Check out the full review at Kritters Ramblings
My second Ellen Hopkins book and this one was just as good as the last, if not even better. Centered around the war abroad, this book takes you into a relationship between a young woman and a new Marine as they try to live through deployments and very minimal time together. The book unravels with many details that affect her relationship from his commitment level to past experiences her parents have had with the military - I never realized how many outside factors can affect a relationship beyond the two who are involved.
I really liked Ellen Hopkins' novel in verse Triangles (I stayed up all night reading it), so I was eager to read her latest work, Collateral. However, this story didn't grab hold of me like the story in Triangles.
Told in alternating past and present time, Collateral is the story of the relationship between Ashley, a grad student at San Diego State, and Cole, a United States Marine. Theirs is a passionate relationship, but also a volatile one. The story spans 5 years, with Cole being deployed to Iraq and Afghanistan multiple times, and Ashley left behind to deal with the emotional trauma of having a loved one deployed to a war zone.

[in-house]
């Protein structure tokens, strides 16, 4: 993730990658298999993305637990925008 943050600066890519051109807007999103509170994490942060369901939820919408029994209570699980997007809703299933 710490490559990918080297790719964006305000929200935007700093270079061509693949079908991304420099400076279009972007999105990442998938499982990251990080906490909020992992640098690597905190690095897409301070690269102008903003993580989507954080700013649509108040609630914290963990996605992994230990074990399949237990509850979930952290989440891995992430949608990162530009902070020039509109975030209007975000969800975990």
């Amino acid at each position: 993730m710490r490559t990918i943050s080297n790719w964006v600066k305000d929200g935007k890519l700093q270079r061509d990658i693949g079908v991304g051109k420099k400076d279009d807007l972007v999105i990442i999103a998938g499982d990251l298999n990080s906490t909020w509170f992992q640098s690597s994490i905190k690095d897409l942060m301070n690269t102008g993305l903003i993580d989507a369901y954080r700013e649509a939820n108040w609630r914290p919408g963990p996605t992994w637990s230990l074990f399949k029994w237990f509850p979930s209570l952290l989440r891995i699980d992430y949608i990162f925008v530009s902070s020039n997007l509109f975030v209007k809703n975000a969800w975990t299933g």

In the author's signature "novel in verse" style, she accurately portrays the impact - the collateral, if you will - of being in love with a soldier. It's a difficult road to travel, with the highest of highs, and the lowest of lows. You can see the deepening impact that being deployed has on Cole, and in turn, the impact on Ashley, who increasingly depends on alcohol and pills to make it through. I thought the ending was unfortunately realistic, shocking, and sad, but not in the way you might expect.
My only quibble with the story was the poems that were "written by" Ashley and Cole. They didn't fit with the rest of the novel at all. Maybe that is my general dislike of modern poetry coming through, but about halfway through the book, I started skipping over those to get back to the main story verse.
An interesting story that makes you think about the impact of the Iraq and Afghanistan wars on not only the men and women serving our country, but also their families at home.